Celebrating with a 7/16 Driver

English: A T-handle hex socket wrench.

English: A T-handle hex socket wrench. (Photo credit: Wikipedia)

Celebrating with a 7/16 Driver

Imagine, or better yet don’t imagine not having your plumbing working for four days.

It wasn’t my entire plumbing that was out. It just seemed like the essential components were out of operation. One of the toilets backed up. Attempts to fix it only made matters worse. On the first of the four days the bath tub was also stopped.

I was determined not to let this stop me from celebrating the passing of another year. To do so I determined to tackle the work after my “big day.”

The work day arrived. I would have to remove a toilet, put down a new wax seal, and open a drain. I had to solve the problem, but first I had to assemble my tools. Hammer and putty knife? Yes. Wrench? Yes. Tarpaulin? Yes. Drain auger, aka snake? Yes.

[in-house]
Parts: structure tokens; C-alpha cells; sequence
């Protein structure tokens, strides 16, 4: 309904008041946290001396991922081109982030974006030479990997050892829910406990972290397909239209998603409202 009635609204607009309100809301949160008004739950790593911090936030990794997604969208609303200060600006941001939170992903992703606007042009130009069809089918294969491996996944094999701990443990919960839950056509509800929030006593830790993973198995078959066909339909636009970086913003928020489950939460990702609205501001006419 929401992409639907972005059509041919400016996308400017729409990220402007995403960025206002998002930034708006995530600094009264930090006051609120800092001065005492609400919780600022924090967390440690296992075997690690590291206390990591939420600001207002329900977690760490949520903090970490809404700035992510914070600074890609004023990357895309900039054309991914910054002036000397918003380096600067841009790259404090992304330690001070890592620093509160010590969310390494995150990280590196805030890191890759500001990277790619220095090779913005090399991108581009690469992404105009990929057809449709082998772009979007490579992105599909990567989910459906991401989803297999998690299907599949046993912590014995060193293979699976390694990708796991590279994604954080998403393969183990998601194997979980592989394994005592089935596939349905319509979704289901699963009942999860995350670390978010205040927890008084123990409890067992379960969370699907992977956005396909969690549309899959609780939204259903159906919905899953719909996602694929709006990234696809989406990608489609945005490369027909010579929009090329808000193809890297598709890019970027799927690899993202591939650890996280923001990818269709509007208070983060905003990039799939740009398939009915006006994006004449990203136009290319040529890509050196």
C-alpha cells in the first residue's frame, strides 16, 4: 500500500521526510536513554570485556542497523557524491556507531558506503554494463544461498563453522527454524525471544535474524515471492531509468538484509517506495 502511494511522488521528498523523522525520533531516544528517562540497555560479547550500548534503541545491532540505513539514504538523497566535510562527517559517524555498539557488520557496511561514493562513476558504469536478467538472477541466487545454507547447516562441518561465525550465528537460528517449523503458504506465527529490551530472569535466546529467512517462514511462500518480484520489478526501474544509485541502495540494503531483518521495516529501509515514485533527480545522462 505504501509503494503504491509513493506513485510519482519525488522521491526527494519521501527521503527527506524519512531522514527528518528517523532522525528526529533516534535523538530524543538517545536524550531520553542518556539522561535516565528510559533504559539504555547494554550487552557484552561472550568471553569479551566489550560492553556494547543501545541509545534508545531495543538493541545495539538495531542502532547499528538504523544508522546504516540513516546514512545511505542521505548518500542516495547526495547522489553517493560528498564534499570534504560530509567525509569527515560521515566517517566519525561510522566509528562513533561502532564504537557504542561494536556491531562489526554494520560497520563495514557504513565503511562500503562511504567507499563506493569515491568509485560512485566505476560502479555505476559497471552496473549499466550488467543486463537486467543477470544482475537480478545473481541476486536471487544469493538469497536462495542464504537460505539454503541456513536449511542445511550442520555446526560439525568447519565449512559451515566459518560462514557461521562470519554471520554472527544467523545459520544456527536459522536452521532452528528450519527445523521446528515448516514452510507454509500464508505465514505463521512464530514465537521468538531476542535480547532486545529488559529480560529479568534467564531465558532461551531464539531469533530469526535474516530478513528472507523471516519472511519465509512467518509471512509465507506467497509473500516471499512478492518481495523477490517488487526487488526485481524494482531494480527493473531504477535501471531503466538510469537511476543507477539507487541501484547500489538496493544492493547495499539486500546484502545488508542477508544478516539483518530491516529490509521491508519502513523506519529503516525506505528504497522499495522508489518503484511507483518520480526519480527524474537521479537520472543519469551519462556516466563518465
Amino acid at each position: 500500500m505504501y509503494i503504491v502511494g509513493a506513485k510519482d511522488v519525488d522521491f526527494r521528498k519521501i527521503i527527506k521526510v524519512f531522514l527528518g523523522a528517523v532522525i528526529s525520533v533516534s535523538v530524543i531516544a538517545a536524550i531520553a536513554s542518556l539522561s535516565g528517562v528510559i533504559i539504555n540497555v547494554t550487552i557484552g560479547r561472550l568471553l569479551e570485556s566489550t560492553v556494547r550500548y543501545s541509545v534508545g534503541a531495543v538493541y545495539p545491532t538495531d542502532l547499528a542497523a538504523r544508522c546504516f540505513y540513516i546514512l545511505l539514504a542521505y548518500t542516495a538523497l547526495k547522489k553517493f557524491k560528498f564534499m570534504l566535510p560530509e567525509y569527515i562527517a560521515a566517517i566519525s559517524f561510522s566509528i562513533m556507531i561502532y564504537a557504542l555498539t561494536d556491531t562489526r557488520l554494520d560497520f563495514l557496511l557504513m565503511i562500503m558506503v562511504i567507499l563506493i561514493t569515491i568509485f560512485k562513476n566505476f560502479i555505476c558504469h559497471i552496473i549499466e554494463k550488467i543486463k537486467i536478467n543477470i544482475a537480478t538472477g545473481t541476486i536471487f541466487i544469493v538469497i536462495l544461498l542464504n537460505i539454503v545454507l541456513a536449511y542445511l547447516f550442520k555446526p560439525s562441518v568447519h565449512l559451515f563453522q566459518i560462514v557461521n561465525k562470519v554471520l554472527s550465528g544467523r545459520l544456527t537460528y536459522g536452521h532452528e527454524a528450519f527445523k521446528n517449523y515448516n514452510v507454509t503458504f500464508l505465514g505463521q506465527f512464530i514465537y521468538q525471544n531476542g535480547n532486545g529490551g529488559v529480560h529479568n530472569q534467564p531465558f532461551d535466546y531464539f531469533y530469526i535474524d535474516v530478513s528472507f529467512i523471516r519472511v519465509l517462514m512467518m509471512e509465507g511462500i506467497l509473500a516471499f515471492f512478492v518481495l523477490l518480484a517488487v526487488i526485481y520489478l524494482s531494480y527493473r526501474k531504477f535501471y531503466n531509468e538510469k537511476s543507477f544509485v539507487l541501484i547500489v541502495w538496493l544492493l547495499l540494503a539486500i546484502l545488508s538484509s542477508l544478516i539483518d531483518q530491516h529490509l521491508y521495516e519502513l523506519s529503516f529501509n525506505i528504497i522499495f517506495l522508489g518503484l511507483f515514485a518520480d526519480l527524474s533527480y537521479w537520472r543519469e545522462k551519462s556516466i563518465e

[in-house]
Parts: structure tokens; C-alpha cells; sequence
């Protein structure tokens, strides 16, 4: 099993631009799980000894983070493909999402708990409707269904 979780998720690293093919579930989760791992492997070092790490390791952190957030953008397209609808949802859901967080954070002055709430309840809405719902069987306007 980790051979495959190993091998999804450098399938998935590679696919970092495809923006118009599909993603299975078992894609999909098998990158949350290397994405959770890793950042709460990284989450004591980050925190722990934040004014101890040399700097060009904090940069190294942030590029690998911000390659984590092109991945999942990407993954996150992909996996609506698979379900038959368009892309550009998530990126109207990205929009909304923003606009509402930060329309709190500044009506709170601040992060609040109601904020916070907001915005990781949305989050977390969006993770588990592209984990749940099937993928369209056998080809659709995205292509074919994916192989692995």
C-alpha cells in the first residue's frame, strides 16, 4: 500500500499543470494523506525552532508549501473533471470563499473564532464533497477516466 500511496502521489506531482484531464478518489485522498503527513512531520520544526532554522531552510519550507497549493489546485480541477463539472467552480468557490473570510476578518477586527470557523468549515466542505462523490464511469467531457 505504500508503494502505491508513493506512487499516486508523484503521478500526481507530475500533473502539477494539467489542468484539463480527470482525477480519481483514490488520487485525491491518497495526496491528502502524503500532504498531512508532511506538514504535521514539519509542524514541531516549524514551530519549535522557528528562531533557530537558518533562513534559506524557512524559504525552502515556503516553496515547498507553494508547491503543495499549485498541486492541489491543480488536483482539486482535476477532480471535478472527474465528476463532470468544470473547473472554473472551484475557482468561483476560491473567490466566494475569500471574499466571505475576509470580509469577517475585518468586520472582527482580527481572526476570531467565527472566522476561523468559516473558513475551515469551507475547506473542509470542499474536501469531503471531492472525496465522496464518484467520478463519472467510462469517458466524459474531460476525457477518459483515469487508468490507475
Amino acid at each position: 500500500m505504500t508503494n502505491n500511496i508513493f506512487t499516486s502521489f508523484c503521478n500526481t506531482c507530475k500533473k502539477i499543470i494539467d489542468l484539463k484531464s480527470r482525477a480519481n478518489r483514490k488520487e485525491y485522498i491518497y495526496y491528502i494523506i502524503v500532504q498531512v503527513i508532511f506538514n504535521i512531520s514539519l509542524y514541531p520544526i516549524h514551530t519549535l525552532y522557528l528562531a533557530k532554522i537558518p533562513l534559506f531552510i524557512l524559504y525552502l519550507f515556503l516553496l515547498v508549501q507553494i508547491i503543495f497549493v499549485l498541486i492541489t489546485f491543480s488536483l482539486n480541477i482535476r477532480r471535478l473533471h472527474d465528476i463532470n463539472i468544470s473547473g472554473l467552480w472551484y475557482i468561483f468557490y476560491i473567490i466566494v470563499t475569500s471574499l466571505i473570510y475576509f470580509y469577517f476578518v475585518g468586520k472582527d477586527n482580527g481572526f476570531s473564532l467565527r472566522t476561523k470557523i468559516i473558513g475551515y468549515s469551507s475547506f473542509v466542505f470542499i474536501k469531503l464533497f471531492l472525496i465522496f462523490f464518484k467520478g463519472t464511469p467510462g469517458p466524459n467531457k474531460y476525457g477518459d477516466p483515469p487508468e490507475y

What about the bolts holding the toilet? I needed a small wrench or socket. So, I turned to an old tool box.

In the top drawer of the tool box laid a driver for nuts. It was a 7/16 driver. It was one of the remaining tools that I had received from the garage on the farm. It was my Dad’s tool.

I had no idea whether this was the right tool or if I would have to go in search of one of my box wrenches. Once I began I discovered it was just right. The nuts on the restraining bolts came off to free the toilet for the operation. After about an hour the work was done. The drain was unstopped, and the wax seal was secured. The same 7/16 driver secured the nuts to bolt down the toilet.

Learning. I was learning one more lesson. You would thing that by this time I would know how to remove a toilet and install a wax seal, but it was my first time. I could not have succeeded if I did not have my Dad’s driver. That was certainly a lesson.

I recalled my Dad. He was born in 1907, lived his life as a farmer, and died in 1982. Late in his life he had a son, me. We had our differences, but I believe that as a young man I had arrived at the point where he and I knew we loved and respected each other.

I celebrated success. I celebrated a toilet that flushed and a bath tub that drained. I celebrated a tool that was just right for the job. Most of all I celebrated the fact that I had a Dad who had given me a tool and a life.

The Dad, the tool, the year of life – they are all gifts of a Heavenly Father.

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